A recent analysis describes the effects of the pandemic, including restrictions on outdoor activities and loss of income, on patients with psoriasis in China earlier this year.
A recent research letter describes the effect of coronavirus disease 2019 (COVID-19) pandemic on patients with psoriasis in China, who suffered from declines in mental health and exacerbations of disease.
Publishing in the Journal of the American Academy of Dermatology, researchers sought to determine the association of outdoor activity restriction and income loss with patient-reported outcomes of psoriasis through web-based surveys.
The 926 surveys were collected between February 25 and March 6, 2020. Multivariable logistic regression was used to estimate the associations with adjustments. The effect size was presented as adjusted odds ratio (aOR); P <.05 was considered statistically significant.
The mean age of the patients was 33.1; 36.9% were female. There was 1 reported confirmed infection with COVID-19. Certain aspects of the pandemic were all individually associated with worsened psoriatic symptoms:
Additionally, researchers found that 43.7% (405) of respondents experienced moderate-to-severe exacerbation of psoriasis.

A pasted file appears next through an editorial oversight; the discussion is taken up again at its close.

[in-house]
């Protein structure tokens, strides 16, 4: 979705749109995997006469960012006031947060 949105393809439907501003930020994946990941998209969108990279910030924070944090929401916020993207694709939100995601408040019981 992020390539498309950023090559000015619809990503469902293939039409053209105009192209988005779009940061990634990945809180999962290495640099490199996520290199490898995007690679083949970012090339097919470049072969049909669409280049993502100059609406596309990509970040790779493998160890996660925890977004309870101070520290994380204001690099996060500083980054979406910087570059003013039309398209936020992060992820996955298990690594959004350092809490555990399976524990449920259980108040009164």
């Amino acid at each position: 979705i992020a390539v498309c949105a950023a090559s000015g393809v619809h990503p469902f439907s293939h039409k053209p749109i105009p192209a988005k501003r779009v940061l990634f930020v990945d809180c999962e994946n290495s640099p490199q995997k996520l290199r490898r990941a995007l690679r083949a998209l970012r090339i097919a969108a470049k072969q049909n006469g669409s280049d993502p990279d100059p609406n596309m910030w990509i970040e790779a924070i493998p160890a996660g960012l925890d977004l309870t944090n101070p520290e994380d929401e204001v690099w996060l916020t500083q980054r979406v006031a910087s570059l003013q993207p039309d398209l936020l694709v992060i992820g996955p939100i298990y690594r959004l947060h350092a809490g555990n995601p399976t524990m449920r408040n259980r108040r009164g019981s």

It is already known that lost work or a reduction of hours makes it difficult for patients with chronic conditions to afford treatment. “Loss of income and work-related benefits experienced by the unemployed consequently lead to impaired health outcomes, through mechanisms involving unhealthy coping behaviors and increased psychological distress,” noted the researchers.
In this study, income loss was heavily associated with treatment nonadherence as well as increased stress as well as symptoms of anxiety and depression, which can lead to a worsening of psoriasis symptoms.
Although income loss was associated with nonadherence, it was not associated with utilizing health care services.
Outdoor activity restrictions and quarantines were also positively associated with the exacerbation of psoriasis, stress, and symptoms of anxiety and depression, but were not associated with nonadherence to treatments.
The authors noted that outpatient facilities and services may be temporarily unavailable, which can limit patient accessibility to treatments, especially for those who are not accustomed to using telehealth. This can disrupt treatment and contribute to a a worsening of symptoms.
Researchers suggested that telemedicine, increased supply of medications, and mental health interventions are needed for patients with psoriasis in order to improve their health outcomes.
Kuang Y, Shen M, Wang Q, Xiao Y, Lv C, Luo Y, Zhu W, Chen X, Association of outdoor activity restriction and income loss with patient-reported outcomes of psoriasis during the COVID-19 pandemic: A web-based survey. J Am Acad Dermatol. Published online May 11, 2020 doi:10.1016/j.jaad.2020.05.018